Maps can be digital, too! The Streets for Cycling Plan 2020 process disappointingly hasn’t included online map crowdsourcing as a strategy to gather input from residents and to easily collect data digitally so that it could be more quickly collated, analyzed, and shared. Photo by Serge Lubomudrov.
We constantly use maps on Grid Chicago, displaying photos of them, or embedding and linking to them. Here’re all the articles with embedded maps. This is the second of four tutorials on how to create your own online maps.
We use maps as a communication tool and a way to enhance our articles. I’m going to give you some basic knowledge to create your own map using online tools so that you can identify issues and solutions where you live, which you can easily share afterwards. I’ll describe four simple ways to create a map. Before that, though, I’ll describe how to choose one. Since there are four tutorials, I’m going to break them up into four articles (vote in the comments for the next tutorial I should write).
Continue reading How to create your own online map: BatchGeocode for spreadsheets
Both John and I attended the Streets for Cycling Plan 2020 meeting at the Garfield Park Conservatory on Wednesday. The project leaders (Mike Amsden from the Chicago Department of Transportation, and Mark de la Vergne from Sam Schwartz Engineering, pictured) announced 4.3 new miles of protected bike lanes for the west side boulevard system to be installed this year in the main lanes to slow traffic in the Lawndale and East Garfield Park neighborhoods. Continue reading Recaps from Wednesday’s Streets for Cycling Plan meeting at Garfield Park
The Riverwalk on the west bank of the Chicago River north of Diversey Parkway.
Hopefully Grid Chicago readers aren’t yet tired of reading about stealth bike routes. We did get a good response the posts about “secret” river routes from the Loop to Division St. and Wellington Ave. to Webster St., as well as our roundup of Chainlinkers’ favorite routes.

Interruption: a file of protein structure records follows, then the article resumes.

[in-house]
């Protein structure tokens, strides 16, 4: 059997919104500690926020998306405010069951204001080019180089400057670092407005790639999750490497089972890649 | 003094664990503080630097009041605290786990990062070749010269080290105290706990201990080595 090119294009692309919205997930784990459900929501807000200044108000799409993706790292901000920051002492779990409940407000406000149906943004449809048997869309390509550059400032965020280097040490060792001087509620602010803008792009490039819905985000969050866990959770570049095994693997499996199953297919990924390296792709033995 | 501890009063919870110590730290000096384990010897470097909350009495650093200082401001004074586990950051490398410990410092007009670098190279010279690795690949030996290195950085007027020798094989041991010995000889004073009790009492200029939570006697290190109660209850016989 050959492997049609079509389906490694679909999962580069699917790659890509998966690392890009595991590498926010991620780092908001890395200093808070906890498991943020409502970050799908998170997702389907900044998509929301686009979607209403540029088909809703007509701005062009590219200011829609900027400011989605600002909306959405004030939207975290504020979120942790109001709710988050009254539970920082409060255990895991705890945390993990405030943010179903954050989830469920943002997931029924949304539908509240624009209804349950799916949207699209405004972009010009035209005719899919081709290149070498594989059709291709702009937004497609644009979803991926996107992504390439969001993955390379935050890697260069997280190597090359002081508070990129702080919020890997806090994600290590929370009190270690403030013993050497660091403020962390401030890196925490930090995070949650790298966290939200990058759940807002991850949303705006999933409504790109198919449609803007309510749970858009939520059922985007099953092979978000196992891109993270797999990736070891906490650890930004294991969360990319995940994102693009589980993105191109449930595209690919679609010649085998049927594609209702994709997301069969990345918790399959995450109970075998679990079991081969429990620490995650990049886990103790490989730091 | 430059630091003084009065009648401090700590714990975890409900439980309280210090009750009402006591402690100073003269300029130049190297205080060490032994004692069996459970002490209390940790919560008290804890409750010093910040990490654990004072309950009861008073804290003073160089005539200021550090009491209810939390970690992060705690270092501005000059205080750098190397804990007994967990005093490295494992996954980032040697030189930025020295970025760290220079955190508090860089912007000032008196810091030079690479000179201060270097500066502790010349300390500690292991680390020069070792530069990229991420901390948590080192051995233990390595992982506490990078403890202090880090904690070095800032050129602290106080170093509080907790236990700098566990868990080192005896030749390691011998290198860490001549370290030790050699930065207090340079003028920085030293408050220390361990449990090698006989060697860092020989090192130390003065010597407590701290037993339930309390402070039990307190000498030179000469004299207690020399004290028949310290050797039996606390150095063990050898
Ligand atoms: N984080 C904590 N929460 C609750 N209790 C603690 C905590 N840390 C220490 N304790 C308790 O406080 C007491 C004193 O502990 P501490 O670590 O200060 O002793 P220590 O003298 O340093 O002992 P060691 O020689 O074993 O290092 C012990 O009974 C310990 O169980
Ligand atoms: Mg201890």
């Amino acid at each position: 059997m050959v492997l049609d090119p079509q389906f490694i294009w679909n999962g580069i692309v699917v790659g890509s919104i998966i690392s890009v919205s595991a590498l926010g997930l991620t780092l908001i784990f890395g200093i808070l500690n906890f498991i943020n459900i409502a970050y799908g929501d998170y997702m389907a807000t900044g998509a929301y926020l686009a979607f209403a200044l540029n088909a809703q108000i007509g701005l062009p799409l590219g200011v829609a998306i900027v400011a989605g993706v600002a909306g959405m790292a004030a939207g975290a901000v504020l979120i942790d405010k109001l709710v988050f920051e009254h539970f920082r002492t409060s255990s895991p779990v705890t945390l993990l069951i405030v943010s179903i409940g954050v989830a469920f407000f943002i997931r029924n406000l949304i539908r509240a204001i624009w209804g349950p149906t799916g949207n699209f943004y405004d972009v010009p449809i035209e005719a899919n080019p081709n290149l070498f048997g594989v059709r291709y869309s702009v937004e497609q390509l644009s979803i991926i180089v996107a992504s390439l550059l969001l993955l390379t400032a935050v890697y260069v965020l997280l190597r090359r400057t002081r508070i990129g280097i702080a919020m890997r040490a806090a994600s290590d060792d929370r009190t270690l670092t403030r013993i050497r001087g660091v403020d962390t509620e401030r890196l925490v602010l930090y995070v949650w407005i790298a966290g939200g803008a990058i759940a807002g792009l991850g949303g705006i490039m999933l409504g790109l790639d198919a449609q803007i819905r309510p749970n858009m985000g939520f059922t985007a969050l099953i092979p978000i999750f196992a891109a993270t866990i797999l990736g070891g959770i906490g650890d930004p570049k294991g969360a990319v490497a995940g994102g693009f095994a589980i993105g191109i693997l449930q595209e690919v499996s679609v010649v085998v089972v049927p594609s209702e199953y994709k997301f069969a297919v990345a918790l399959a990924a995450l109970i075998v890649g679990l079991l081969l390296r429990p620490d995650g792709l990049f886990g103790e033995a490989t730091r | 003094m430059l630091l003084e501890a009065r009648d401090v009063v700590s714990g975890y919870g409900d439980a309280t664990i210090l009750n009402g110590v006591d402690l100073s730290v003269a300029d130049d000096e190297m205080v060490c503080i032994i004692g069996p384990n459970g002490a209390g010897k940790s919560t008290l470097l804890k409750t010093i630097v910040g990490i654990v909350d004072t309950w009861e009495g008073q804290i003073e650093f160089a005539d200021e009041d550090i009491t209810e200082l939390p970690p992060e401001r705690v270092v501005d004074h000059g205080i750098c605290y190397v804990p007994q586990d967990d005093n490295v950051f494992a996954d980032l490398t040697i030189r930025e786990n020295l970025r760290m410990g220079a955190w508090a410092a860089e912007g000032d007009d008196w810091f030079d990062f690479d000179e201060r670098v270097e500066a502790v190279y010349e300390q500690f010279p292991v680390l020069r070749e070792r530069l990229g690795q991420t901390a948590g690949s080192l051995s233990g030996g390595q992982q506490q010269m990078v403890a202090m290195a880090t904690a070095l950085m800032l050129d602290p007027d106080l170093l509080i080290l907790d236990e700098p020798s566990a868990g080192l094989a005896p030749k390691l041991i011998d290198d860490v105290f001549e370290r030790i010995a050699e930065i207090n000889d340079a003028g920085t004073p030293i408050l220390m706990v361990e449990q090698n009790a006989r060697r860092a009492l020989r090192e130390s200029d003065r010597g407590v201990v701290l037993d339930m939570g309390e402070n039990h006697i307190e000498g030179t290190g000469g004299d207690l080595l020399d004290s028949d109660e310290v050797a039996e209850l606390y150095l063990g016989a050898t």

By the way, here’s a fun video created by James Presley, which I caught at the Bike Winter Film Festival last Sunday. He explores the Loop to Division route from north to south. The background music really creates tension, like he’s defusing a bomb or something.
Continue reading Stealth River Route III: Diversey to Montrose
You could make a digital, online version of this map that residents created at the Bloomingdale Trail charrette.
We constantly use maps on Grid Chicago, displaying photos of them, or embedding and linking to them. Here’re all the articles with embedded maps. I’ve even gotten John to make a map for the stealth routes! This is a tutorial on how to create your own map. Continue reading How to create your own online map: Google My Maps
A Midnight Marauders ride on Lower Wacker Drive – photo by Dubi Kaufmann
Last month I posted on The Chainlink, a local social networking site for bicyclists with over 6,000 members, asking them to share their favorite little known cycling routes and ways to escape the hustle-bustle of the city’s most commonly traveled bikeways. I’ve compiled some of their responses for your reading and riding pleasure.
Continue reading Chainlinkers share their favorite stealth bike routes
Underneath the southern building of the old Montgomery Ward complex, 758 N. Larrabee
Saturday night I led a group of cyclists to Won Kow, 2237 S. Wentworth in Chinatown, for our traditional Christmas Eve dinner. Afterwards people wanted to go hang out at Delilah’s, a punk rock bourbon bar at 2771 N. Lincoln in Lincoln Park. Remembering that the Halsted Bridge over the North Branch of the Chicago River is currently under construction, I recalled a cool riverside route we could take from downtown to Division and Halsted, bypassing the missing bridge.
I stumbled upon this route a few months ago while exploring bits and pieces of riverwalk and riverside bike paths which I hope to eventually string together into a tranquil itinerary from the Loop to the start of the North Branch Trail on the far Northwest Side. My companions on the Chinatown ride seemed to dig this “secret” path, so I thought I’d share it with Grid Chicago readers. Here’s a Google map of the route. You might try it next time you’re traveling from downtown to Lincoln Park or Wicker Park. Continue reading A stealth bike route from the Loop to Division and Halsted